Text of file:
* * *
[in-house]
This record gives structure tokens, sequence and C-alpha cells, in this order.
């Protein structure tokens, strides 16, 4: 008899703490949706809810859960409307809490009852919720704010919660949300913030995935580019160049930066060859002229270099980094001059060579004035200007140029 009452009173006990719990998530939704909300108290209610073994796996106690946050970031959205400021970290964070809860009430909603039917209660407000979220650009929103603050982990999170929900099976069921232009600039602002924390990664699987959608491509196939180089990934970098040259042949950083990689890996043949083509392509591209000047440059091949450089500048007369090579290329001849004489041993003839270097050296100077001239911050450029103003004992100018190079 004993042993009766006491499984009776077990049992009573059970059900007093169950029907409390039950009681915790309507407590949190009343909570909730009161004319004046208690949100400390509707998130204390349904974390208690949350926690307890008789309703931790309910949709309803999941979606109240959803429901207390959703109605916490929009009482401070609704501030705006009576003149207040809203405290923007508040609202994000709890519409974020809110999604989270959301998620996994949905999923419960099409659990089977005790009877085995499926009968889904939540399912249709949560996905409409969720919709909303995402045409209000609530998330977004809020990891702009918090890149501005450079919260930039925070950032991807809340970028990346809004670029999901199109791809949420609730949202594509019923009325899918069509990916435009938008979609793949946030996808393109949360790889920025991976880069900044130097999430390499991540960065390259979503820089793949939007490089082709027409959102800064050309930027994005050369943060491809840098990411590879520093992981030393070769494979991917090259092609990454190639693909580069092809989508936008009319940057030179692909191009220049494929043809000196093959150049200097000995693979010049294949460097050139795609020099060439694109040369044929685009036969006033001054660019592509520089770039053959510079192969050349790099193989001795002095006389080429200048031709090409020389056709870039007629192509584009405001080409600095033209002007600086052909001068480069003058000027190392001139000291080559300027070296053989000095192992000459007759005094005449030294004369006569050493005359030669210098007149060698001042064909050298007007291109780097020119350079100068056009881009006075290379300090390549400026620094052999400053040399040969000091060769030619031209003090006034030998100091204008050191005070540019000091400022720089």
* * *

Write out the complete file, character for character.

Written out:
[in-house]
This record gives structure tokens, sequence and C-alpha cells, in this order.
């Protein structure tokens, strides 16, 4: 008899703490949706809810859960409307809490009852919720704010919660949300913030995935580019160049930066060859002229270099980094001059060579004035200007140029 009452009173006990719990998530939704909300108290209610073994796996106690946050970031959205400021970290964070809860009430909603039917209660407000979220650009929103603050982990999170929900099976069921232009600039602002924390990664699987959608491509196939180089990934970098040259042949950083990689890996043949083509392509591209000047440059091949450089500048007369090579290329001849004489041993003839270097050296100077001239911050450029103003004992100018190079 004993042993009766006491499984009776077990049992009573059970059900007093169950029907409390039950009681915790309507407590949190009343909570909730009161004319004046208690949100400390509707998130204390349904974390208690949350926690307890008789309703931790309910949709309803999941979606109240959803429901207390959703109605916490929009009482401070609704501030705006009576003149207040809203405290923007508040609202994000709890519409974020809110999604989270959301998620996994949905999923419960099409659990089977005790009877085995499926009968889904939540399912249709949560996905409409969720919709909303995402045409209000609530998330977004809020990891702009918090890149501005450079919260930039925070950032991807809340970028990346809004670029999901199109791809949420609730949202594509019923009325899918069509990916435009938008979609793949946030996808393109949360790889920025991976880069900044130097999430390499991540960065390259979503820089793949939007490089082709027409959102800064050309930027994005050369943060491809840098990411590879520093992981030393070769494979991917090259092609990454190639693909580069092809989508936008009319940057030179692909191009220049494929043809000196093959150049200097000995693979010049294949460097050139795609020099060439694109040369044929685009036969006033001054660019592509520089770039053959510079192969050349790099193989001795002095006389080429200048031709090409020389056709870039007629192509584009405001080409600095033209002007600086052909001068480069003058000027190392001139000291080559300027070296053989000095192992000459007759005094005449030294004369006569050493005359030669210098007149060698001042064909050298007007291109780097020119350079100068056009881009006075290379300090390549400026620094052999400053040399040969000091060769030619031209003090006034030998100091204008050191005070540019000091400022720089």